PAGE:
Monday, February 16, 2009

1900% Tax Hike on Beer Proposed in Oregon and Other Notes on the Economy.

Oregon has a nationwide reputation for quality beer. What do its lawmakers want to do? They want to raise the beer tax to $49.61 per barrel. KGW news reports on the proposed tax as follows.

PORTLAND, Ore. -- Five Oregon state lawmakers want to impose a hefty tax on beer and have introduced a bill that brewers say would cripple them.

Four Portland legislators joined a Springfield senator to introduce Oregon House Bill 2461, which would impose a $49.61 tax on each barrel of beer produced by Oregon brewers.

The tax would raise revenue for the state at a time when budgets are running in the red. Specifically, the bill says it would fund prevention, treatment and recovery programs for those addicted to alcohol and other substances.

The bill's language defends the tax by arguing alcoholism and “untreated substance abuse” costs the state $4.15 billion in lost earnings as well as more than $8 million for health care and nearly $1 billion in law enforcement-related expenditures.

The use of "untreated alcoholism" and "untreated substance abuse" as reasons for an outrageous tax reeks of creeping prohibitionism. The figures seem like they were pulled out of a hat or perhaps a hash pipe. Legislators can not even agree what impact the tax would have on beer prices. What is worse is the callous indifference among the bill's proponents to the impact on Oregon's lucrative brewing industry. America has a system in which states compete with each other to attract business. Oregonians should be very concerned about driving jobs out of the state to areas with a more hospitable tax climate.

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A lot of economic growth was created in the 1980's with "trickle down economics". The theory behind this was that if entrepreneurs were allowed to keep their wealth, that they would reinvest it and create more jobs.

What happens when workers have more money? Most of it will be spent on necessities. There are purchases which are postponed either by charging or doing without. Has anyone given thought to the "trickle up" effect? A well paid work force can stimulate economic growth. How do we incorporate this realisation into a strategy of encouraging business and investment?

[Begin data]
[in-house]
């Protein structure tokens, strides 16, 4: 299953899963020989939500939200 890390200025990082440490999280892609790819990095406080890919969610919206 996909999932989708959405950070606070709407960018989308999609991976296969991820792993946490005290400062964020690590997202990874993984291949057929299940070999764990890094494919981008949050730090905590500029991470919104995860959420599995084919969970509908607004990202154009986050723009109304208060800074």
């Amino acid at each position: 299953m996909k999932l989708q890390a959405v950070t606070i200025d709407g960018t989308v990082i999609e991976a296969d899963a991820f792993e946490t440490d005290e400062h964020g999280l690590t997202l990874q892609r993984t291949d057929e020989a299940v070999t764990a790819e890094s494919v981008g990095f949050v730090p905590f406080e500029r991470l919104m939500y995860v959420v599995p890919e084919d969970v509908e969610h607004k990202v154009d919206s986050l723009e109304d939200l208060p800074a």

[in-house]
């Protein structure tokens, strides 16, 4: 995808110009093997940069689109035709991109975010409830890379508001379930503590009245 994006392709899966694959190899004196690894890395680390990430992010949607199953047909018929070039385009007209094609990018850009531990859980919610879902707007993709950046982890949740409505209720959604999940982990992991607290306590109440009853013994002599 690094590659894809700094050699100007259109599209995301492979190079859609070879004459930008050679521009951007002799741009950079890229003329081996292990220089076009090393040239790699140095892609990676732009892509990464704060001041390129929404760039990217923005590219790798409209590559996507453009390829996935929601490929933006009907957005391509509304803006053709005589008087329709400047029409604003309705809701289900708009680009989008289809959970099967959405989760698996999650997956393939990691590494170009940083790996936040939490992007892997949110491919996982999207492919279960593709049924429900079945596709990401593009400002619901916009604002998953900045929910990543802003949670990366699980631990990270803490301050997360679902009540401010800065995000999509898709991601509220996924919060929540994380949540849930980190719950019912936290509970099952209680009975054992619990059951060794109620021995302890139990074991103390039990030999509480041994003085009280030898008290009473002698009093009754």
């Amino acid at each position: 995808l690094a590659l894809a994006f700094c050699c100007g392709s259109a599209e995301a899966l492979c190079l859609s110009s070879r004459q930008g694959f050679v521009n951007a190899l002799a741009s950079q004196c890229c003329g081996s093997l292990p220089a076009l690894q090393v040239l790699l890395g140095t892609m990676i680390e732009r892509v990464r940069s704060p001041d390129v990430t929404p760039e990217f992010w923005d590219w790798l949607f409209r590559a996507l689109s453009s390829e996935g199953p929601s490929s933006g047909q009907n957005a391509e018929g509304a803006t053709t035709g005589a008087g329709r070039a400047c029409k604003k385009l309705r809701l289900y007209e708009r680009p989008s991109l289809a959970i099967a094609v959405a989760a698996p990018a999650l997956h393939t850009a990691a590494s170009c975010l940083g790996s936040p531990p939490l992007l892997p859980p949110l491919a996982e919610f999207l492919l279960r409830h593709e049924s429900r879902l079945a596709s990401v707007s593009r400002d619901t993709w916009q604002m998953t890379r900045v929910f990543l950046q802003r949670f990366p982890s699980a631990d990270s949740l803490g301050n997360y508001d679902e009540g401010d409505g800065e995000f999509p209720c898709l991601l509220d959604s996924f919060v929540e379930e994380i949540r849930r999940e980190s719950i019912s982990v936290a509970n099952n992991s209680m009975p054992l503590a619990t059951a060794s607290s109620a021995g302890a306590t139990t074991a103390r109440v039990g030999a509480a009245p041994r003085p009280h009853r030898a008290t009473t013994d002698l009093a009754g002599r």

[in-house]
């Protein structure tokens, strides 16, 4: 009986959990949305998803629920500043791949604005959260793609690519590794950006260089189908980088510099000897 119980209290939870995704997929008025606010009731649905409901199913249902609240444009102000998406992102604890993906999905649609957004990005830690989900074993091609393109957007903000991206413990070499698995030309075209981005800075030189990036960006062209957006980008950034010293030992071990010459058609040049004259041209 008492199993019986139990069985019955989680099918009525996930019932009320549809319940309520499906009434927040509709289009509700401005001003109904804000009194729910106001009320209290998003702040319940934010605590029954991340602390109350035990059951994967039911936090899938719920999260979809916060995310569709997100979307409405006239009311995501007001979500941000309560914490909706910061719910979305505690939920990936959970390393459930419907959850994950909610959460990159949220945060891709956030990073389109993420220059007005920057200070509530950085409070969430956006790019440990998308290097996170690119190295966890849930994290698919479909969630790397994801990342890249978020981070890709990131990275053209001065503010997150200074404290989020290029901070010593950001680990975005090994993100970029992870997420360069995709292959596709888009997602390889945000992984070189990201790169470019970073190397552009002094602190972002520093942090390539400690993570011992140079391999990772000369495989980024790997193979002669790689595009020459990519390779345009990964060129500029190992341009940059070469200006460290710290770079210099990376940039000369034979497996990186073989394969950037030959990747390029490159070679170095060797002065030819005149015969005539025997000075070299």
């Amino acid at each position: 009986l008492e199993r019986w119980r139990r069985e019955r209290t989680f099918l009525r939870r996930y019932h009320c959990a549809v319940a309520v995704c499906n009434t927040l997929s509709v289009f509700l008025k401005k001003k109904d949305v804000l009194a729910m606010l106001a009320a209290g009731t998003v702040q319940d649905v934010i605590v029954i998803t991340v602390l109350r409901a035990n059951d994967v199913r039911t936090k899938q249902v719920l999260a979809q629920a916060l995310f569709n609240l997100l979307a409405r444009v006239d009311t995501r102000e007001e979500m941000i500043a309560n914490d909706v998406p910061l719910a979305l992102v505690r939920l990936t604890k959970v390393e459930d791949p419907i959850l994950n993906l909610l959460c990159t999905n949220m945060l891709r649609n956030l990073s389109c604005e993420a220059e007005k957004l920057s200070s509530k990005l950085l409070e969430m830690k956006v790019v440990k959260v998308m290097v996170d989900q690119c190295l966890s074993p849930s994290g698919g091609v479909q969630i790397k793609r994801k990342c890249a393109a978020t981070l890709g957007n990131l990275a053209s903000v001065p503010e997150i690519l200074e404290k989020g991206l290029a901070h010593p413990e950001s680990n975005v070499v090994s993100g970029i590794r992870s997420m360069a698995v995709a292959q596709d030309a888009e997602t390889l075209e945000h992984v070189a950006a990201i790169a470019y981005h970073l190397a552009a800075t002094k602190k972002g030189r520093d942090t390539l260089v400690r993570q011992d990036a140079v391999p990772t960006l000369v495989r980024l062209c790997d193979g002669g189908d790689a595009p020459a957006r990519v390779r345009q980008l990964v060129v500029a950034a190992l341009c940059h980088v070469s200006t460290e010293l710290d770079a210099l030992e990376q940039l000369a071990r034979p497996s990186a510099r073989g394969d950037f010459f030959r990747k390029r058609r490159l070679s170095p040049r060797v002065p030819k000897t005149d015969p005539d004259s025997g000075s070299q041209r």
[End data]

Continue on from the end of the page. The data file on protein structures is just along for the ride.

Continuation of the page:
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What impact would it have if millions of small investors could be brought back into the economy? The real damage of a guy like Bernard Madoff is that of scaring away the small investor, the factory worker or candy store owner who is fearful of being scammed. Madoff's scam needs to be not only prosecuted but studied so that the stock market can be considered safe again.

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Investing in ailing companies that are being managed back to health by specialists should become a new expression of patriotism. Such investments should be tax free like municipal bonds.

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If I know that a company treats its workers right, I go out of my way to shop there. If a company is a sweat shop operation, I avoid patronising it. Shopping can be like voting. We need to support America and support fair labour policies.

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There is a lot of room for creativity in solving our economic problems. Congress has passed a big stimulus package. No one has any idea how the money will be raised. Will it be through taxes? How much overtime will there be for people printing currency? Congress should be facilitating solutions to problems and not throwing money at them. I don't see any sign of this happening and that scares me. Sphere: Related Content

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